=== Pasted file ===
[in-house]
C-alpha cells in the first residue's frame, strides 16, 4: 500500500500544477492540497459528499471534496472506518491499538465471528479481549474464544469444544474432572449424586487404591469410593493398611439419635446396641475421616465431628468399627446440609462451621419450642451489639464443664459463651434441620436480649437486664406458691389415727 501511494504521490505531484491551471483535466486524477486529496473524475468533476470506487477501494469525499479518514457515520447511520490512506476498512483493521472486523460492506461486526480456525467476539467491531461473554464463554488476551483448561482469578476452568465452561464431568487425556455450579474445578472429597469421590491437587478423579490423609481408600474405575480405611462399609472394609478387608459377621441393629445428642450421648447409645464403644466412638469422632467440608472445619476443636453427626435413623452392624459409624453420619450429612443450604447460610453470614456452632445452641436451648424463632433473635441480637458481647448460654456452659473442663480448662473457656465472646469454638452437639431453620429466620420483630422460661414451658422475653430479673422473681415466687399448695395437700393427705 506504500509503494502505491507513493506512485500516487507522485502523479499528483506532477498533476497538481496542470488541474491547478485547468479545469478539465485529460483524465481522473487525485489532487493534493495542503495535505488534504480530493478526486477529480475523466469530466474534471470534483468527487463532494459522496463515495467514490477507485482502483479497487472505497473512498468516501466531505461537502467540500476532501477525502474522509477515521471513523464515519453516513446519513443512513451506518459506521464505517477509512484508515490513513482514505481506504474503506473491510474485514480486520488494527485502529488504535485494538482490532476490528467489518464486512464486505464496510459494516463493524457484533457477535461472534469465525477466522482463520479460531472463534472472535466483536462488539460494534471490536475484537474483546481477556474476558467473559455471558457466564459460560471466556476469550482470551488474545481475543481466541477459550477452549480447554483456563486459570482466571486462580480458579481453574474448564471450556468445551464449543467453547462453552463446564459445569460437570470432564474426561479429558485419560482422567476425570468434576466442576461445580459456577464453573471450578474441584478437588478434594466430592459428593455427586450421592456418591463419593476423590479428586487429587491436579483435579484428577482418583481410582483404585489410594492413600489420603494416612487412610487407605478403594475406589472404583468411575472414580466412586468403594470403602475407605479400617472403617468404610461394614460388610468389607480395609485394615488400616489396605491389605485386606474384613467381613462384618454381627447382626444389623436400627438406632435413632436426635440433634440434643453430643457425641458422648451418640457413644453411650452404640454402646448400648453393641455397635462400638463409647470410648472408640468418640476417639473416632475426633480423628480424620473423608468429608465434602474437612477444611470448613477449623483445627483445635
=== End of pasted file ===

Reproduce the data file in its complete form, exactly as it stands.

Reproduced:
[in-house]
C-alpha cells in the first residue's frame, strides 16, 4: 500500500500544477492540497459528499471534496472506518491499538465471528479481549474464544469444544474432572449424586487404591469410593493398611439419635446396641475421616465431628468399627446440609462451621419450642451489639464443664459463651434441620436480649437486664406458691389415727 501511494504521490505531484491551471483535466486524477486529496473524475468533476470506487477501494469525499479518514457515520447511520490512506476498512483493521472486523460492506461486526480456525467476539467491531461473554464463554488476551483448561482469578476452568465452561464431568487425556455450579474445578472429597469421590491437587478423579490423609481408600474405575480405611462399609472394609478387608459377621441393629445428642450421648447409645464403644466412638469422632467440608472445619476443636453427626435413623452392624459409624453420619450429612443450604447460610453470614456452632445452641436451648424463632433473635441480637458481647448460654456452659473442663480448662473457656465472646469454638452437639431453620429466620420483630422460661414451658422475653430479673422473681415466687399448695395437700393427705 506504500509503494502505491507513493506512485500516487507522485502523479499528483506532477498533476497538481496542470488541474491547478485547468479545469478539465485529460483524465481522473487525485489532487493534493495542503495535505488534504480530493478526486477529480475523466469530466474534471470534483468527487463532494459522496463515495467514490477507485482502483479497487472505497473512498468516501466531505461537502467540500476532501477525502474522509477515521471513523464515519453516513446519513443512513451506518459506521464505517477509512484508515490513513482514505481506504474503506473491510474485514480486520488494527485502529488504535485494538482490532476490528467489518464486512464486505464496510459494516463493524457484533457477535461472534469465525477466522482463520479460531472463534472472535466483536462488539460494534471490536475484537474483546481477556474476558467473559455471558457466564459460560471466556476469550482470551488474545481475543481466541477459550477452549480447554483456563486459570482466571486462580480458579481453574474448564471450556468445551464449543467453547462453552463446564459445569460437570470432564474426561479429558485419560482422567476425570468434576466442576461445580459456577464453573471450578474441584478437588478434594466430592459428593455427586450421592456418591463419593476423590479428586487429587491436579483435579484428577482418583481410582483404585489410594492413600489420603494416612487412610487407605478403594475406589472404583468411575472414580466412586468403594470403602475407605479400617472403617468404610461394614460388610468389607480395609485394615488400616489396605491389605485386606474384613467381613462384618454381627447382626444389623436400627438406632435413632436426635440433634440434643453430643457425641458422648451418640457413644453411650452404640454402646448400648453393641455397635462400638463409647470410648472408640468418640476417639473416632475426633480423628480424620473423608468429608465434602474437612477444611470448613477449623483445627483445635